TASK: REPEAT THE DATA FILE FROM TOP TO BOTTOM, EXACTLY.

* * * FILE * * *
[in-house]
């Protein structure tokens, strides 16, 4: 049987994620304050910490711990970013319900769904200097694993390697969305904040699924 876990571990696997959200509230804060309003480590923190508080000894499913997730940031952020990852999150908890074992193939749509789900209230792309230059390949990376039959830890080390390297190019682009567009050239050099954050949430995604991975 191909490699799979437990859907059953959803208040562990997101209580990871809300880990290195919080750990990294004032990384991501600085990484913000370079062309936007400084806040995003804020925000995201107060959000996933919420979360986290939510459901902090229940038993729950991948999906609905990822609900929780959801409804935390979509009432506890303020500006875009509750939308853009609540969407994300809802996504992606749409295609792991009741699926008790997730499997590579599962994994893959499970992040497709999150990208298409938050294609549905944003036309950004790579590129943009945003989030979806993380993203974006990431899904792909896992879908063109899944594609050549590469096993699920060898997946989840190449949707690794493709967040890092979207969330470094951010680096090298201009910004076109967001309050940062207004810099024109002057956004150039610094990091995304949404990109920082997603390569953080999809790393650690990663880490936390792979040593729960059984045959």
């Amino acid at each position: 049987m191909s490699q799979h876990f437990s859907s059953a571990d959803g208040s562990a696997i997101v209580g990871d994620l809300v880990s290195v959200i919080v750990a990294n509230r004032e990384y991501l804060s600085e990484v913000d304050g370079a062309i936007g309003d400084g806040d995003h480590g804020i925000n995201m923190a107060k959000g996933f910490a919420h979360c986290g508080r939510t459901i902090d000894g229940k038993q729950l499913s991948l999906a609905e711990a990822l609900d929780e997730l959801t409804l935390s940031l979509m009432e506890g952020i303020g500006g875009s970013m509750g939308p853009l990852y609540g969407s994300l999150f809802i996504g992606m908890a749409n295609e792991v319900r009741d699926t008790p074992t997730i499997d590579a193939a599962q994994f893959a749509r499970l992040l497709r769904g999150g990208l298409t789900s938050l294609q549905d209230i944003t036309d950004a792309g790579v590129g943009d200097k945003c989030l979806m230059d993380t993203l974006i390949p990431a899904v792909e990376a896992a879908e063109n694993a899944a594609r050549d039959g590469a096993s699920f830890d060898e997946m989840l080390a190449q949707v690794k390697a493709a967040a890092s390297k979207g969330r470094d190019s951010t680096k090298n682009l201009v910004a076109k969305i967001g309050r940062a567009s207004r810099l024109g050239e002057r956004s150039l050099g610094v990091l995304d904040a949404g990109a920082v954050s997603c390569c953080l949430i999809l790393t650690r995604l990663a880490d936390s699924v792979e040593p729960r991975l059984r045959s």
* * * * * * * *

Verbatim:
[in-house]
């Protein structure tokens, strides 16, 4: 049987994620304050910490711990970013319900769904200097694993390697969305904040699924 876990571990696997959200509230804060309003480590923190508080000894499913997730940031952020990852999150908890074992193939749509789900209230792309230059390949990376039959830890080390390297190019682009567009050239050099954050949430995604991975 191909490699799979437990859907059953959803208040562990997101209580990871809300880990290195919080750990990294004032990384991501600085990484913000370079062309936007400084806040995003804020925000995201107060959000996933919420979360986290939510459901902090229940038993729950991948999906609905990822609900929780959801409804935390979509009432506890303020500006875009509750939308853009609540969407994300809802996504992606749409295609792991009741699926008790997730499997590579599962994994893959499970992040497709999150990208298409938050294609549905944003036309950004790579590129943009945003989030979806993380993203974006990431899904792909896992879908063109899944594609050549590469096993699920060898997946989840190449949707690794493709967040890092979207969330470094951010680096090298201009910004076109967001309050940062207004810099024109002057956004150039610094990091995304949404990109920082997603390569953080999809790393650690990663880490936390792979040593729960059984045959």
């Amino acid at each position: 049987m191909s490699q799979h876990f437990s859907s059953a571990d959803g208040s562990a696997i997101v209580g990871d994620l809300v880990s290195v959200i919080v750990a990294n509230r004032e990384y991501l804060s600085e990484v913000d304050g370079a062309i936007g309003d400084g806040d995003h480590g804020i925000n995201m923190a107060k959000g996933f910490a919420h979360c986290g508080r939510t459901i902090d000894g229940k038993q729950l499913s991948l999906a609905e711990a990822l609900d929780e997730l959801t409804l935390s940031l979509m009432e506890g952020i303020g500006g875009s970013m509750g939308p853009l990852y609540g969407s994300l999150f809802i996504g992606m908890a749409n295609e792991v319900r009741d699926t008790p074992t997730i499997d590579a193939a599962q994994f893959a749509r499970l992040l497709r769904g999150g990208l298409t789900s938050l294609q549905d209230i944003t036309d950004a792309g790579v590129g943009d200097k945003c989030l979806m230059d993380t993203l974006i390949p990431a899904v792909e990376a896992a879908e063109n694993a899944a594609r050549d039959g590469a096993s699920f830890d060898e997946m989840l080390a190449q949707v690794k390697a493709a967040a890092s390297k979207g969330r470094d190019s951010t680096k090298n682009l201009v910004a076109k969305i967001g309050r940062a567009s207004r810099l024109g050239e002057r956004s150039l050099g610094v990091l995304d904040a949404g990109a920082v954050s997603c390569c953080l949430i999809l790393t650690r995604l990663a880490d936390s699924v792979e040593p729960r991975l059984r045959s």